2017-11-12 17:25:34

A17 Autocad

The focus of the second semester Architectural Representation studio has been to introduce hybrid drawing, i.e. blending hand-drawing and digital techniques of image-making. Rather than maintaining it as a passive skill-building studio, the attempt was to push students to find their own ways of creating an imagery for a given provocation. Two aspects were mobilized simultaneously: 1. Basic Introduction to key softwares (AutoCAD, Adobe Photoshop, Adobe Illustrator, Adobe InDesign and Google Sketchup) 2.A provocation, where each student was asked to select from a matrix of words, resulting in a phrase that would become their brief for representation. The matrix consisted of four columns with options for program, preposition, adjective and a context, as given alongside. Individual selections from the columns of the above table resulted in unexpected, but imaginative propositions like: "Room in Calm Geometries" or "Wall through Scented Desires" or "Factory around orderly trees. Through referencing artists, architects and graphic designers, the studio worked out possibilities of visually representing each of these phrases. Over three weeks of the representation studio, students worked towards creating evocative drawings of their respective provocations, that were compiled into small booklets. The project helped students find their own orientation to different softwares as well as engaging with them more meaningfully. In the process, they learnt inter-adaptability between softwares, identifying potentials of each and exploiting their features towards achieving desired results that their provocations demanded. The studio opened up image-making in architectural representation as an important tool towards argumentation, evocation and imagination.

2018-01-09 18:17:37

A15 Design Detailing: Public Library

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2018-01-14 07:27:26

A17 Pavilions

The second semester Building Sciences and Technology module is an exploration on material strength and property. The students started with experiments on light materials like paper, fiber and cards to increase the strength of a member, through methods of accumulation, interlocking, folding etc. The resultant structure was optimised to hold a load of 1 Kg weight exactly. With that as a base, the goal was to design a pavilion using suitable materials and dimensions such that the full potential of the material is explored. The models of the same were accompanied by scale drawings in plan, section and details. The final part of the module included the development of construction details and identification of materials that would be used in its actual construction. The module also included a supplementary course on environmental studies through climate zones, embodied energy and the analysis of resources and their consumption.

2018-01-28 22:24:30

A16 Library

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2018-02-18 08:21:38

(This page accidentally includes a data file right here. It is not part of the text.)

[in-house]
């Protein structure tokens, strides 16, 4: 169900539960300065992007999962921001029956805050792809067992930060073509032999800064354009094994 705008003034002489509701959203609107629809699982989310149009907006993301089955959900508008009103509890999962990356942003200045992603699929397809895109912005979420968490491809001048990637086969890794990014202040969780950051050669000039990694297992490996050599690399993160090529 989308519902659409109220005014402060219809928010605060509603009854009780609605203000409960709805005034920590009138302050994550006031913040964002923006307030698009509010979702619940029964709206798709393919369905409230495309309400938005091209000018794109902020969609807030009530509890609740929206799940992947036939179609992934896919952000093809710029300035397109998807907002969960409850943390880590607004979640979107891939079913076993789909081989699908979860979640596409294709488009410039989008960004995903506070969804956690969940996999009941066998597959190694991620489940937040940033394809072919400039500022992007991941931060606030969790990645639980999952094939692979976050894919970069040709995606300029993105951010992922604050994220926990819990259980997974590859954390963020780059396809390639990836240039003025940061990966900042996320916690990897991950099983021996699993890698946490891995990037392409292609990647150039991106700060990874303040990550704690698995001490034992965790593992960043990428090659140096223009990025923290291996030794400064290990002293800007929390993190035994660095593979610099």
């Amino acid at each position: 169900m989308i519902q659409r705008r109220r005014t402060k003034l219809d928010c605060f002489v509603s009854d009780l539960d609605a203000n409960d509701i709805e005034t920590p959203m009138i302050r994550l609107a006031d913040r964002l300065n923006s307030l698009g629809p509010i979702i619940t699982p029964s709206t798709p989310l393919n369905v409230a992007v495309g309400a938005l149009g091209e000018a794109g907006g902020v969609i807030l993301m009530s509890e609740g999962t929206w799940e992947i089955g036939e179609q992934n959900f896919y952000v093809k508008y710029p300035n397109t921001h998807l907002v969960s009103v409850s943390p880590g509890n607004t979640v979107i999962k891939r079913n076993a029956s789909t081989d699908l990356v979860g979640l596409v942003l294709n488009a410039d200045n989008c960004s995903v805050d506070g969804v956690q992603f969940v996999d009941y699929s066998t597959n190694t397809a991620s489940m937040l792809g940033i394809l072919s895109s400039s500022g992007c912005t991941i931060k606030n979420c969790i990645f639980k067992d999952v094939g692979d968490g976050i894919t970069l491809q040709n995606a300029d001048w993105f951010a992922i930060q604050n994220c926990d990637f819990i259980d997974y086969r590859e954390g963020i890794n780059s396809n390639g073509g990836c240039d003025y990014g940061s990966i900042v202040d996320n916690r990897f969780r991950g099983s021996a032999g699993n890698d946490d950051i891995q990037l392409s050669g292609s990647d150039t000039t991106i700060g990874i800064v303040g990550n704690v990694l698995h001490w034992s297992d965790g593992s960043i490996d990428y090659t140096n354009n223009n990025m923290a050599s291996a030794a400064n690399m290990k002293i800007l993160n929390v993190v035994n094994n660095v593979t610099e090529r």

A15 Kolkata

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2018-02-18 16:33:40

A17 Journey- Home to SEA

The second semester design module focused on the poetics of experience via text and its translations into space and form. The module started with an exercise where students wrote about their emotions related to their personal space. With those learnings, students expressed what they experience everyday on the journey to college from their home and back. Those write-ups were further developed and the next part of the module was to make a spatial model to express the emotions or experiences related to the journey. The last part of the module involved the students designing a studio on an assigned site, one that was right in front of the college across the road. Students then derived a basis for their studio by selecting certain activities which they would perform there along with the environment which would shape that experience.

2018-06-04 18:53:21

A16 Resource Audits and Building Skins

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2018-06-04 21:36:15

A15 Technology Module- High Rise and Approval Drawings

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2018-06-04 22:28:15

A14 Design Dissertation Part 1

As South Asian countries undergo an urban transition during the early 21 st century, their existing city centers, and near and far peripheries have emerged as the new frontiers of urbanization. Today, there exists a widespread recognition that much of this change will be centered beyond metro-cities. In this backdrop, design practices are largely called upon to envision the spatial forms associated with the ‘urban transition’ narrative and attendant aspirations to make globally connected cities. Beneath the skein of such a metanarrative, however, South Asian cities present multiple forms of mixing, innovation and promiscuity, both old and new. Such multiplicities of the ‘becoming urban’ prod the design fields to ask new questions, and present new challenges as well as opportunities to consider. How can architectural research engage with society’s multiplicities and their spatial manifestations in South Asia? Our premise is that if society’s multiplicity is at stake in the becoming urban, then architectural research needs to build capacities to engage with its multiple dimensions in ways that could constitute a critical and creative terrain for design explorations. Provisionally, we have in mind, the associational dimensions of count and category, type and image, resource and organization, language and sound, smell and taste, fear and desire, property and law, event and everyday, memory and belonging, and so on. For instance, the construction of a category forms the basis for the organization of a count in speculating urban futures; multiple organizational forms engender diverse avenues of urban participation to stake claim to (un) built resources; objects and space acquire the character of property in the grammar of law; or, underlying the desires to project certain futures rest hidden urban fears. We, therefore, ask: What new fields and debates could architectural research open out in thinking about the multiplicities of the becoming urban in South Asia? How can research methodologically engage innovatively into the happening of the social?